PanamonCreel, Thanks for fixing the link and for all the good info, Also, That's a Great example shot with the true macro lens. A higher quality lens is always better but pricing shoots right up with them, I always think it's best to save and get the lens type that would be used most as the higher quality lens, Unless of course, Moneys not an option, But, With most people, It usually is.
I have the Nikon D40X and it is a good camera, but I wish I had the D80, lol. Mine was bought for me so I didn't want to push the price too high, and I didn't really know what was the best option for my needs anyway. I got the kit lens with it plus bought the 55-200mm VR lens. Remember on all these Nikon cameras (except the high end ones) the zoom equivalent is 1.5 times as they don't have a full size sensor, thus a narrower field of view. So 200mm is actually equiv to 300mm on a full size D/SLR.
The D40X has only 3 focus points along the horizontal plane, in most cases this is fine but when I wanted to take pics of a star constellation there was no way I could do that as they were too far spread, lol! The D80 has 11 points, and is the camera recommended for attaching to a telescopel, lol, not that I have one of those either but I can dream. It does have a few extra advantages to the D40X, at the moment I couldn't point out more of those. They both have a Sony CCD sensor, the D60 and newer models have a CMOS sensor which is cheaper and not as good but many are now using it in their newer models. They are adding in so many more features which I doubt I would use, nor would many others, it would be better to use a higer quality sensor but the market is all about offering more and more features just now.
The two lens I would rather have with this camera are the 18-200mmVR IF, more money but it offers a wider range of zoom in one lens, good for doing close ups on insects etc. I use the 55-200VR all the time, minimum shooting distance is about 44" but I can get closer by using 'spot' focus and metering. Minimum for the 18-200 is around 20", the IF is internal focus which would help to stop dust particles getting in through the manual zoom. I noticed a tiny green bug crawling on the inside of mine, lol, don't know where it went! The next cheapest must have lens would be the 70-300mmVR for me, giving equivalent of 450mm zoom for longer bird shots but that would come after the 18-200 in priority. The kit lens, 18-55mm doesn't come with VR (vibration reduction) and I consider that essential for easy hand held photography, although I did use it for the first week and got reasonable shots with it, I can't be bothered always having to change lens.
Of course it would be great to be able to afford the 600mm high quality f2.8 lens, with a 2x convertor, giving a possible 1800mm zoom! Not sure if the convertor comes into the 1.5x equation, the lens here cost around £6,000 or close on $12,000! Convertors not cheap either.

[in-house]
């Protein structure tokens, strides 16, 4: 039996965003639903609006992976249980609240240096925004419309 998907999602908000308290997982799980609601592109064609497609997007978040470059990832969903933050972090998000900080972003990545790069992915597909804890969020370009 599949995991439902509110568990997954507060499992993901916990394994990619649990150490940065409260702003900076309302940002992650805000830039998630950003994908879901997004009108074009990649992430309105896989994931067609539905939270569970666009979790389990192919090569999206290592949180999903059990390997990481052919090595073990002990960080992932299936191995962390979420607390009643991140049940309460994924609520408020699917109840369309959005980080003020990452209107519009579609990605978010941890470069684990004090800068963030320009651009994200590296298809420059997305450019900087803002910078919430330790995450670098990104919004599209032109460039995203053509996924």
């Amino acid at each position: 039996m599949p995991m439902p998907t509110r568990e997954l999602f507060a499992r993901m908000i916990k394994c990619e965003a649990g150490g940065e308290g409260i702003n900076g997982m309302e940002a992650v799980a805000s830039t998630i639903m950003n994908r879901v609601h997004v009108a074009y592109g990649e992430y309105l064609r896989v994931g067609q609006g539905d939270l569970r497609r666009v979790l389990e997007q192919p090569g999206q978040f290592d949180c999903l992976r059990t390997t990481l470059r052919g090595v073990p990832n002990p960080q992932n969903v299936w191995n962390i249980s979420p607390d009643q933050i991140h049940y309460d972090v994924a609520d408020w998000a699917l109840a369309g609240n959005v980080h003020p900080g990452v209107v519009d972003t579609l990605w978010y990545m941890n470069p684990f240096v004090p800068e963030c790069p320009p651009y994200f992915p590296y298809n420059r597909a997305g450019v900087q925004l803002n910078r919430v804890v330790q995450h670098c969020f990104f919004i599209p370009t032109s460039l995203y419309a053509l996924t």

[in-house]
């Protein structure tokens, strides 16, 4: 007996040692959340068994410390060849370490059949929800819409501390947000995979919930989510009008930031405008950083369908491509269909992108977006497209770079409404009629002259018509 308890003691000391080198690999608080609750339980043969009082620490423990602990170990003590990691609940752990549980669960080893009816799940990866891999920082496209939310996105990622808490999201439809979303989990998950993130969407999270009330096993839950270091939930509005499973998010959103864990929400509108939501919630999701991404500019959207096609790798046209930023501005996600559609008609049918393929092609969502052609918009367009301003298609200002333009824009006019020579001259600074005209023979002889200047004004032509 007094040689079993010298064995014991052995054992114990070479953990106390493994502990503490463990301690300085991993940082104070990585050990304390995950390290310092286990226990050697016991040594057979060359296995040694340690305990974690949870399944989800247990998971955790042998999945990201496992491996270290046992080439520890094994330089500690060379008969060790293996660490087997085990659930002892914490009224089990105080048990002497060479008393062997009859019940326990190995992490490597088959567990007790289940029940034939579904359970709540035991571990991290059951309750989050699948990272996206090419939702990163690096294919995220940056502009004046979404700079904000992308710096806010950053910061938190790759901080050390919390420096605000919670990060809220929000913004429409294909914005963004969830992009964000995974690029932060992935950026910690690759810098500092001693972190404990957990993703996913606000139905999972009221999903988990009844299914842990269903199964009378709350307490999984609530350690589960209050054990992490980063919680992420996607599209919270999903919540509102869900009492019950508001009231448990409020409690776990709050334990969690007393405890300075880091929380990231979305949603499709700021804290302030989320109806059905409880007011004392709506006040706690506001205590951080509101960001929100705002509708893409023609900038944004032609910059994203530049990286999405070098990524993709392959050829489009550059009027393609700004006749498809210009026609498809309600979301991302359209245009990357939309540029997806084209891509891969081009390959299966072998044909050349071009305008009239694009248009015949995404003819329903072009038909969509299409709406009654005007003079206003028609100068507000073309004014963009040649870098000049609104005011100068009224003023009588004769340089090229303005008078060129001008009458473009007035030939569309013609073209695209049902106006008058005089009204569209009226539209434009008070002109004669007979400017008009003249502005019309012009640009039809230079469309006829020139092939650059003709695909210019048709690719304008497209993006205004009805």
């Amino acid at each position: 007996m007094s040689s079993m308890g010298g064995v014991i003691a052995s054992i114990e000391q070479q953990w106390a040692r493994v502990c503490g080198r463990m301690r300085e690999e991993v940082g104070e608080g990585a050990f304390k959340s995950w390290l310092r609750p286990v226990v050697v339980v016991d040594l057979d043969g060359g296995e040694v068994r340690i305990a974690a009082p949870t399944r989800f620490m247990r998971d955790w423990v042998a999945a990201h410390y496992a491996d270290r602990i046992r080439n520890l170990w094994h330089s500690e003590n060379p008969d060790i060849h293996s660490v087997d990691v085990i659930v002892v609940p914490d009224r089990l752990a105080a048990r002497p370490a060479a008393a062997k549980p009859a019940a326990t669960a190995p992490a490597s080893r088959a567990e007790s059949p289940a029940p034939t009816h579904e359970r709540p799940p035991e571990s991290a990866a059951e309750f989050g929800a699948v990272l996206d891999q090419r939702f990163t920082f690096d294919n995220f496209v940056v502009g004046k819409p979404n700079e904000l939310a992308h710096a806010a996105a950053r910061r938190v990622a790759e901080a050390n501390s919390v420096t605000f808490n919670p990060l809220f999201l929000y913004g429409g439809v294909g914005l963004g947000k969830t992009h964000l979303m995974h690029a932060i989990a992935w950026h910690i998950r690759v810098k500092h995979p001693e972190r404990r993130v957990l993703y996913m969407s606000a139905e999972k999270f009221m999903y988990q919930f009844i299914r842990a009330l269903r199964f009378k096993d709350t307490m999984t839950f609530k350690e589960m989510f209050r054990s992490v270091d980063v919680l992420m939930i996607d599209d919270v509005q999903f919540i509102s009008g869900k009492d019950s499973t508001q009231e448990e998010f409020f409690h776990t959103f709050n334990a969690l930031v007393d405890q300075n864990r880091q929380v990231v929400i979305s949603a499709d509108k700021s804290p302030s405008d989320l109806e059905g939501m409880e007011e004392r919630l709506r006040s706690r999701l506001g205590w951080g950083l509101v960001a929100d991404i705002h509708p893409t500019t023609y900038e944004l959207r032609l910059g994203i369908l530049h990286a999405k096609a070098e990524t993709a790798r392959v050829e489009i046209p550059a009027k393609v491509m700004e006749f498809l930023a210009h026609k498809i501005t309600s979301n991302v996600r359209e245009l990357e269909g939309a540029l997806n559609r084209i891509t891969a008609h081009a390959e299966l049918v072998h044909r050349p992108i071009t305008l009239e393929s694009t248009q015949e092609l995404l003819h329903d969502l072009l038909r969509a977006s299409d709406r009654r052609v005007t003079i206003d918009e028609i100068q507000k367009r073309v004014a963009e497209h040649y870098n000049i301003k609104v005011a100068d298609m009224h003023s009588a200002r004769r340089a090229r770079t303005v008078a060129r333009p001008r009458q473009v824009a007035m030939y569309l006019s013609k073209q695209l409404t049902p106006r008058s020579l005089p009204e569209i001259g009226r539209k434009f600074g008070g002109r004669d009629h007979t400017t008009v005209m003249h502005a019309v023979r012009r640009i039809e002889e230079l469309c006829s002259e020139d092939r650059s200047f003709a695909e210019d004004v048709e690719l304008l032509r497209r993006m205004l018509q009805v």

My advice, if you think you might be wanting to use the camera for more than simple shooting, and if you don't want to spend a fortune but can afford a little more, is to go with the D80, it has some features the D200 has.
Also, the DX format cameras (D80 and D200 included) don't have a motor in the body, it's in the lens so full auto functioning is only available with AF-S and AF-I type G & D lens which have the motor in the lens. Newer ones are now coming out, it's essential to carefully check what is compatible and that can be a headache until you get familiar with them!
Read on NIkon's site about the D200 and D80,
I would prefer to go for a body without lens and buy a good lens, or get a kit with lens you want in the first place. The money saved on a kit for lens you probably won't use can be put towards better lens, unless of course the kit comes cheaper!
This message was edited Oct 1, 2008 2:11 PM
This message was edited Oct 1, 2008 2:26 PM
No, its probably going to have to be a Christmas present.....but I think I'm going to follow Ken Rockwell's advice and settle on a 40D and get the upgrade in the flash and the lens. Sounds like he does a lot of his photography with his 40D. That was a good website. Thanks.
Best to make that the 40DX, the 10.1MP upgrade, the 40D is less and more pixels enables you to crop smaller, therefore a bigger object.
good tip, thanks.....the type of photogophy that I enjoy is landscape senery, mountains, etc, and flowers, close ups. I'm a gardener, so I keep a picture catalog of all my plants, and I enjoy micro.